>Sprint will earn revenue with which to continue building out their existing
    >network.
    >
    >Sprint is already in the wireless wholesale business (they provide service
    >for Virgin Mobile). If Sprint declined AT&T's business, chances are that
    >some other carrier would take it--and Sprint would see the revenues go to
    >someone else.
    >
    >Sprint will ensure that AT&T does not become an outright competitor for at
    >least 5 years. Better for Sprint to get SOME of the revenue from AT&T's
    >customers than to get NONE of it.


    All of which answers why Sprint would want to get in bed with AT&T. But my
    question was why AT&T would want to get in bed with Sprint.

    --
    David Streeter, "an internet god" -- Dave Barry
    http://home.att.net/~dwstreeter
    Remove the naughty bit from my address to reply
    Expect a train on ANY track at ANY time.
    "Two fried eggs in the gloaming -- that's all I saw ... Voyeurs will have
    left the Gielgud Theater sorely frustrated." - A London drama critic on
    Jerry Hall's nude scene in 'The Graduate'
     
  15. David S

    David S Guest

    On Thu, 24 Jun 2004 16:08:47 GMT, "Jeremy" <jeremy@nospam.thanks.com> chose
    to add this to the great equation of life, the universe, and everything:

    >"David S" <dwstreeter@spamisnaughty.att.net> wrote in message
    >>
    >> If it is still related, why on Earth would AT&T want to get into bed with
    >> one of its biggest rivals?

    >
    >Sprint has excess capacity that it can sell to AT&T.
    >
    >Sprint will derive revenue from wholesaling to AT&T, rather than see AT&Ts
    >customers making their calls on some other network.
    >
    >Sprint will have a 5-year deal where AT&T will not switch their customers to
    >any other network, AT&T's or anyone else's.
    >
    >Sprint will earn revenue with which to continue building out their existing
    >network.
    >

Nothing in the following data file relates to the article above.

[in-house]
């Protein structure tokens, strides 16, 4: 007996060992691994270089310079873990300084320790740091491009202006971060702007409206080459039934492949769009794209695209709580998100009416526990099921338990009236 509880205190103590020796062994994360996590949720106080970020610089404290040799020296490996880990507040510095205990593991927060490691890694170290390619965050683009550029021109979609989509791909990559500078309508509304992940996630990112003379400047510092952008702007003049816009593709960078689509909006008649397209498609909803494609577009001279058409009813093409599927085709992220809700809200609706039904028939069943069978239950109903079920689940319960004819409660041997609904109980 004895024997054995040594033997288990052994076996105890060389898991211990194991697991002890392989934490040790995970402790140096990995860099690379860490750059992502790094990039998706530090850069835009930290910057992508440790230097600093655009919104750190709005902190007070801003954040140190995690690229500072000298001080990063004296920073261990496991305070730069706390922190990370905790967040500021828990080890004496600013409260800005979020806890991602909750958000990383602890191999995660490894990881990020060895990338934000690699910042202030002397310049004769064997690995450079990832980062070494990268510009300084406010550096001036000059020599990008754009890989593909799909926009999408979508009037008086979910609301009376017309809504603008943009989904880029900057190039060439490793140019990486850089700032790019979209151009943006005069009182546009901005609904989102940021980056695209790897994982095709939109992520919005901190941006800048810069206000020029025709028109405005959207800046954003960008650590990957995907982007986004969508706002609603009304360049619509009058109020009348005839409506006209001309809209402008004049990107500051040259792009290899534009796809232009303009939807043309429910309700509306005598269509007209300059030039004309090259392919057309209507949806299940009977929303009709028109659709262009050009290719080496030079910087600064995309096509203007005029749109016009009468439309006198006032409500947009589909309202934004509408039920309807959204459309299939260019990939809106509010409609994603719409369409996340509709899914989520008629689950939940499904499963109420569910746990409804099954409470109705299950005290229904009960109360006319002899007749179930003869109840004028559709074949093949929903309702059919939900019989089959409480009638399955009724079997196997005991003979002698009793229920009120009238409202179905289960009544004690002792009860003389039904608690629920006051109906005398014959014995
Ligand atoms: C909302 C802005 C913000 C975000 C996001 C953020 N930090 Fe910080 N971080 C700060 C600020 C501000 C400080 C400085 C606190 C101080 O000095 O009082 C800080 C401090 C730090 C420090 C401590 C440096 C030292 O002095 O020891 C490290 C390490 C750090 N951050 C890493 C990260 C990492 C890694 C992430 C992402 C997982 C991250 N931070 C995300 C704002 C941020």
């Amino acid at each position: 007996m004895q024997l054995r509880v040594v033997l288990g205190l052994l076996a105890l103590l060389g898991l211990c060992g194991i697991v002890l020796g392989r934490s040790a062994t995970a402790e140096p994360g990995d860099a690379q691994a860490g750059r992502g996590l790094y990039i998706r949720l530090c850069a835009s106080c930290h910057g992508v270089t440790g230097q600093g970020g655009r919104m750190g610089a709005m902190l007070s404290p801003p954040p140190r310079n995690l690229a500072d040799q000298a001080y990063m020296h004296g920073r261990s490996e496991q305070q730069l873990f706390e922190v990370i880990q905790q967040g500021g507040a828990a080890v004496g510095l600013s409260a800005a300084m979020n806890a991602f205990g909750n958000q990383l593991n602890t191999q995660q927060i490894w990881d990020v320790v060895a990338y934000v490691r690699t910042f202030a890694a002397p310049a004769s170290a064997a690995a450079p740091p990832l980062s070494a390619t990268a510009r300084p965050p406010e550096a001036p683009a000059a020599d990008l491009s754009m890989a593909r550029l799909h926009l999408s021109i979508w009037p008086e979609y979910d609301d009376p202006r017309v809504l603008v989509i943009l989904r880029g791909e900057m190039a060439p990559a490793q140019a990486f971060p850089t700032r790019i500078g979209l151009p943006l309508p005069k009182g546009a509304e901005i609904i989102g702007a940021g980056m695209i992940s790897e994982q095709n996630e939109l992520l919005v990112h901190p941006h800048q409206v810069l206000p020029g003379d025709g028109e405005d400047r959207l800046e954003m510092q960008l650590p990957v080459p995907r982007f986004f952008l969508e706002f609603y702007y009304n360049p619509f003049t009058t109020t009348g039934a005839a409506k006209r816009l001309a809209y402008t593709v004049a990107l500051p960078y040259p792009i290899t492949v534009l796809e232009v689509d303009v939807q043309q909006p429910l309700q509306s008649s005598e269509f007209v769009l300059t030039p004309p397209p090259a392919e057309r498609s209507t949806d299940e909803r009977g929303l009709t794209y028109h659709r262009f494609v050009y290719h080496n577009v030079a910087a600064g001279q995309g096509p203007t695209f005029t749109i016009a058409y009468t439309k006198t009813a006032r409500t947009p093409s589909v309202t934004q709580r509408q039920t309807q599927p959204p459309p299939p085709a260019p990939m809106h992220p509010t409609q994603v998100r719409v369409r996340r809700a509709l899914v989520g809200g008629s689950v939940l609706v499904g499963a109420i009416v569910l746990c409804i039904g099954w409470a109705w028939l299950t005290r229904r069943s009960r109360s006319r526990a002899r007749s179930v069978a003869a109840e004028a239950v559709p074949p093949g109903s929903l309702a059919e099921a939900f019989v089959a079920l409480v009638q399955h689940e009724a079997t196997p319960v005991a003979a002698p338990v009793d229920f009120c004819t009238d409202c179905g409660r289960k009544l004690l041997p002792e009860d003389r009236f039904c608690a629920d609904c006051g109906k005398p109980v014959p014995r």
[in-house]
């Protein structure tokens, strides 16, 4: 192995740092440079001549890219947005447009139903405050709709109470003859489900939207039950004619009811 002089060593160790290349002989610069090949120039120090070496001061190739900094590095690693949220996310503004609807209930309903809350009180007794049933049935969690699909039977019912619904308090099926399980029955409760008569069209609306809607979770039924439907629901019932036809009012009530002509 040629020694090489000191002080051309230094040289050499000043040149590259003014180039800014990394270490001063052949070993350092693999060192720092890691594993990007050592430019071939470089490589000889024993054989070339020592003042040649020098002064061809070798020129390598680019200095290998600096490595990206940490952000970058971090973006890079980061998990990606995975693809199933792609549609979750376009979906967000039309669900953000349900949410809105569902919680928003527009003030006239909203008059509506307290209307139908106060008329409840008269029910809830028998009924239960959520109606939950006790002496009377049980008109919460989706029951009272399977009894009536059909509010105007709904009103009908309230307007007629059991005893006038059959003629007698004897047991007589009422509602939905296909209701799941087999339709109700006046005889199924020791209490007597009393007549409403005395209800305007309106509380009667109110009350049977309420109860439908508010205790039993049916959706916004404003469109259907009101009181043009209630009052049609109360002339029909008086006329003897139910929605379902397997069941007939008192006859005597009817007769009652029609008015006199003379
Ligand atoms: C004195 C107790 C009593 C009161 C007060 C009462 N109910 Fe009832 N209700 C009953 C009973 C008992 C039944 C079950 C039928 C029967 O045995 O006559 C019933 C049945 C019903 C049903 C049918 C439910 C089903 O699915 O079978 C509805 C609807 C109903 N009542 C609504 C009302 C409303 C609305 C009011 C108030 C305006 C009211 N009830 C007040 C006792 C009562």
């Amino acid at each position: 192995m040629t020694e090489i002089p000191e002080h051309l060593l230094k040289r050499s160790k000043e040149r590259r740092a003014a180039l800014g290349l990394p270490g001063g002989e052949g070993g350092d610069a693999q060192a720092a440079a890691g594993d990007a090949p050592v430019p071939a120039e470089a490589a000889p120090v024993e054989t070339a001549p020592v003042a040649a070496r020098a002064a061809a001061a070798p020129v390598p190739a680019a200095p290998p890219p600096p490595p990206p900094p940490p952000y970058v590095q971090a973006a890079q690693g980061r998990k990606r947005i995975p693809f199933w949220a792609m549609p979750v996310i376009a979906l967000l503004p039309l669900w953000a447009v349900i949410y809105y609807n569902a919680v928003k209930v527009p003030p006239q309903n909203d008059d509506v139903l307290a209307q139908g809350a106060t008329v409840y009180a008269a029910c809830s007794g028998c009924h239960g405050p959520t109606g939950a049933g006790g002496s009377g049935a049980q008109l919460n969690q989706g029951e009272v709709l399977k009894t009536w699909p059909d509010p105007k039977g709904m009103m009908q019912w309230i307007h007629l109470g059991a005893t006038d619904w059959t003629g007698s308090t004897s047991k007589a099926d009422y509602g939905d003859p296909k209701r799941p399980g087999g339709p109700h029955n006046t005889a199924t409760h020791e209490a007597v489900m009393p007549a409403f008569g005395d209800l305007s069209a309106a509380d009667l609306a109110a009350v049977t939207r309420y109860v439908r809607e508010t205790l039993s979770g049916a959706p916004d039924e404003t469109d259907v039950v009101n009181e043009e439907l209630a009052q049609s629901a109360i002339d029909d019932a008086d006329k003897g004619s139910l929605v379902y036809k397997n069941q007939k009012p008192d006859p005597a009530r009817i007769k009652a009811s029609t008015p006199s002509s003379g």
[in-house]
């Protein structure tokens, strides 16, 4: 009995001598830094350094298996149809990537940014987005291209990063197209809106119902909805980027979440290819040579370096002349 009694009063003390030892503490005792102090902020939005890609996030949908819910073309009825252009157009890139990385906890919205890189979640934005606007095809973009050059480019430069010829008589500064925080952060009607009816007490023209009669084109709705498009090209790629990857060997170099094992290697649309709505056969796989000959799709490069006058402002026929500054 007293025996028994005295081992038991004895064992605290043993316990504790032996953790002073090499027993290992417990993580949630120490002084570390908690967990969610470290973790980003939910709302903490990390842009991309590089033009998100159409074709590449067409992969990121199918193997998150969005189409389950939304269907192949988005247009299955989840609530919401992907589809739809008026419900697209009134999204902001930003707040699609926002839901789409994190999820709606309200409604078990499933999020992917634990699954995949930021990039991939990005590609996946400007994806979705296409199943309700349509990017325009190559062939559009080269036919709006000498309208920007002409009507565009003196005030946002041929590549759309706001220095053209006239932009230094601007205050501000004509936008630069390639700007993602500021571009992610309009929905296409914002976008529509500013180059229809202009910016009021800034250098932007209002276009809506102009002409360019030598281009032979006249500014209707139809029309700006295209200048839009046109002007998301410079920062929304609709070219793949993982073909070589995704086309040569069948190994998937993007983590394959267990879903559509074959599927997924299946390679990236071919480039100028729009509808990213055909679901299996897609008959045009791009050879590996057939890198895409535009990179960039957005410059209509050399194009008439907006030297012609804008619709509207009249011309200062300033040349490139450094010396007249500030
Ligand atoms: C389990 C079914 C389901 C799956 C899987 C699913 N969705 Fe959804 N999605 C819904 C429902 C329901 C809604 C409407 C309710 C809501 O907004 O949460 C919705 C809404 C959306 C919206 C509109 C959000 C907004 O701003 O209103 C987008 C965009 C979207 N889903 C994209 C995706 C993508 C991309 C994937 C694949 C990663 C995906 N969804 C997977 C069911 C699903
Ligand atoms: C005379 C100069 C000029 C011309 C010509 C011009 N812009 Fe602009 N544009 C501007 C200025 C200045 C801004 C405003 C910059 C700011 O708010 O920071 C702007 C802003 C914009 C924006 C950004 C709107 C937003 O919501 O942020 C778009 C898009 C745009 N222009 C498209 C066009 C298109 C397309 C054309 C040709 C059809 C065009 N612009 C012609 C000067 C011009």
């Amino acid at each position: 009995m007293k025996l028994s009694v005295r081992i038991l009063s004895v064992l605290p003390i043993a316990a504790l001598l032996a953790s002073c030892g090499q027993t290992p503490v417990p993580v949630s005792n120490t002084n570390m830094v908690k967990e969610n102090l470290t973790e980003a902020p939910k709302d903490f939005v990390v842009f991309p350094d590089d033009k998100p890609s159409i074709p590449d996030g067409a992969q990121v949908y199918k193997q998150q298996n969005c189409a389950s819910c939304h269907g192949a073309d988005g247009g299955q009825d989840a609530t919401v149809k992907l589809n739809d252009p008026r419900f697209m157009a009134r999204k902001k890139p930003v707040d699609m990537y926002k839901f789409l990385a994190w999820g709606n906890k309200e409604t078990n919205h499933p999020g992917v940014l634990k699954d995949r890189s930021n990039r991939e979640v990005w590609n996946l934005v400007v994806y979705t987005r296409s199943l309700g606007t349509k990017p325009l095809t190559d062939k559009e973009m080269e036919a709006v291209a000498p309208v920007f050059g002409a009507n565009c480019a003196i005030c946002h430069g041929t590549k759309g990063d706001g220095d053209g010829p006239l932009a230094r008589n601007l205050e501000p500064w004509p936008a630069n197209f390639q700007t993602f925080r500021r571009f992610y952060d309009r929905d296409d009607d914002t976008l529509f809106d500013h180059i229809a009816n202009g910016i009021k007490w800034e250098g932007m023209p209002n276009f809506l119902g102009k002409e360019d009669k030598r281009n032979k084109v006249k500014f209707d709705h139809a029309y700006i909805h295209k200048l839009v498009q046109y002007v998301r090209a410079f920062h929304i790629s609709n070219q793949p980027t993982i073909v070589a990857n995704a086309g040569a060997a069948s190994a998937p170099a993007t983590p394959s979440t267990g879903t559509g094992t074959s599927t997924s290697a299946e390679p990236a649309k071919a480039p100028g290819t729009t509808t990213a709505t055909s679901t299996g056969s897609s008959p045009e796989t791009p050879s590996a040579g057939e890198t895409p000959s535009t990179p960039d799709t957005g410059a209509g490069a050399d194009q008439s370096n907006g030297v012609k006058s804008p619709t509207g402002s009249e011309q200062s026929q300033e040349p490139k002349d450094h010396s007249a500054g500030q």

>Sprint is already in the wireless wholesale business (they provide service
    >for Virgin Mobile). If Sprint declined AT&T's business, chances are that
    >some other carrier would take it--and Sprint would see the revenues go to
    >someone else.
    >
    >Sprint will ensure that AT&T does not become an outright competitor for at
    >least 5 years. Better for Sprint to get SOME of the revenue from AT&T's
    >customers than to get NONE of it.


    All of which answers why Sprint would want to get in bed with AT&T. But my
    question was why AT&T would want to get in bed with Sprint.

    --
    David Streeter, "an internet god" -- Dave Barry
    http://home.att.net/~dwstreeter
    Remove the naughty bit from my address to reply
    Expect a train on ANY track at ANY time.
    "Two fried eggs in the gloaming -- that's all I saw ... Voyeurs will have
    left the Gielgud Theater sorely frustrated." - A London drama critic on
    Jerry Hall's nude scene in 'The Graduate'
     
  16. It sounds like you are saying that not only are there no gsm
    carriers that have launched wcdma, but they are only "planning" field
    trials. When they finally get around to launching actual wcdma network,
    I think my earlier suppositions may still be true.


    JatJatIan wrote:

    > Jerome Zelinske <jeromez1@earthlink.net> wrote in message news:<s0oDc.14804$w07.3415@newsread2.news.pas.earthlink.net>...
    >
    >>I do not know of any gsm carriers in the USA that have launched
    >>wcdma. If you do, who are they, and where? I was also under the
    >>impression that a phone could not maintain the call while switching from
    >>wcdma to gsm, or the other way.

    >
    >
    > AWS has announced trials which are currently in preperation. Cities
    > mentioned have been San Francisco, Seattle, Dallas, San Diego, and
    > Miami, but I don't which are real. Cingular has announced their first
    > UMTS trial will be in Atlanta, later this year. Of course, Cingular
    > plans to acquire AWS. I haven't heard anything from T-Mobile (US).
    > When they will offer commercial service to the public is anyone's guess.
    >
    > Cingular has also announced HSDPA which is the UMTS feature to do
    > really high speed data (many Mbps) efficiently (like CDMA2000 EV-DO
    > but with higher bandwidth). Without HSDPA, you are limited to 384K
    > downlink -- this is what Vodaphone is doing in Europe using PCMCIA
    > cards for laptops and it still beats GPRS/GSM by a mile.
    >
    > Yes, there is handover from UMTS to GSM and the other direction, for
    > both voice and data (GPRS sessions). The GSM network requires